Jacob and Rebekah: The story of Isaac’s blessing has four major scenes with four main characters. First Isaac tells his favorite son, Esau that he wanted to bless him. Isaac knows that he will soon die, and, like a good father, he is putting his affairs in order. Esau runs off to do as his father commanded him. But off stage, or if you prefer, outside the tent Rebekah heard what Isaac told his son. Scene 2 has Rebekah and her favorite son, Jacob. Many interpreters are harsh on Isaac for having a favorite son, but they forgive Rebekah for doting on Jacob. Many people argue that Rebekah was trying to fulfill the will of God by helping her beloved son receive the blessing. That may be, but the most reasonable explanation for her actions is that she loved Jacob more than Esau.
Rebekah knew that Jacob would take care of her after Isaac died. She may have even thought that Jacob would simply be a better clan leader than his impulsive brother. It could be that she, like all of us, acted for many reasons that she could not fully explain herself. But act she did. Whether you view her as a Lady Macbeth or a saint, she was the principal actor in this drama. She is the one who took charge of the situation and convinced her son to deceive her husband.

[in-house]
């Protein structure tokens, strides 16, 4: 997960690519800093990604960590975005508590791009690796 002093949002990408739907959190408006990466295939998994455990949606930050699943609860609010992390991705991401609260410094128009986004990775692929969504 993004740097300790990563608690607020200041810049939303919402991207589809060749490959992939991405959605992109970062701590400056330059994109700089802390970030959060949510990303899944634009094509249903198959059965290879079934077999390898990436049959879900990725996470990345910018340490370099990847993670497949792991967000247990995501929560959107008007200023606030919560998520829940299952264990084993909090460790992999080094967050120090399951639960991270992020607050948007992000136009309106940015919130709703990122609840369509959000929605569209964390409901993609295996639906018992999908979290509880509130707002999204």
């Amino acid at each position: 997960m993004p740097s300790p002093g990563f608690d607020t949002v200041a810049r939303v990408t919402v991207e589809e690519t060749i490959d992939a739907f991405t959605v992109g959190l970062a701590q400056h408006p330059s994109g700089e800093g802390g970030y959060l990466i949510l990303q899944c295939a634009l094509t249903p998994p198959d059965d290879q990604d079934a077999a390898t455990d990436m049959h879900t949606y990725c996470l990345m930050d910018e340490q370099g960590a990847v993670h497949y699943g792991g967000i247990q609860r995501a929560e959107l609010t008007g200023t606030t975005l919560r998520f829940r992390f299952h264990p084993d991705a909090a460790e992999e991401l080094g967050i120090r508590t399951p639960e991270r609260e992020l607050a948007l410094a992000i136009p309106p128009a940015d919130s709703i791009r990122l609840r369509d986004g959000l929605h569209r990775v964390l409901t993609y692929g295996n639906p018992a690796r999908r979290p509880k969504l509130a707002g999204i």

The Deception The third scene involves Jacob deceiving Isaac by pretending to be his brother. There is a bit of obvious comedy in the deception itself, which I think was intended. The 1960s British comedian Alan Bennet grasped some of the inherent humor of the phrase “But my brother Esau is a hairy man, but I am a smooth man.” There is a pun in Hebrew here that still works in English, by the way. Jacob is a smooth customer. We could call him Slick Jake, but Esau is hairy man. So hairy, in fact, that Jacob wears goat skins on his hands and neck. I am sure that in ancient times they laughed about that just as much as we would today.
Lest you are tempted to exonerate Jacob for his deception, notice how far he goes. When his father questions him, Jacob lies. When he returns too quickly with the food that Rebekah has already prepared for him, he mixes his lies with impiety. “The LORD your God granted me success,” he says. The LORD will not become Jacob’s God until much later at Peniel. Now Jacob, like many people in our own country, uses the name of God in vain to add credence to his deceptions. Genesis does not try to excuse Jacob’s actions. That is left up to preachers and rabbis through the centuries who are embarrassed that the father of Israel was a scoundrel in his youth.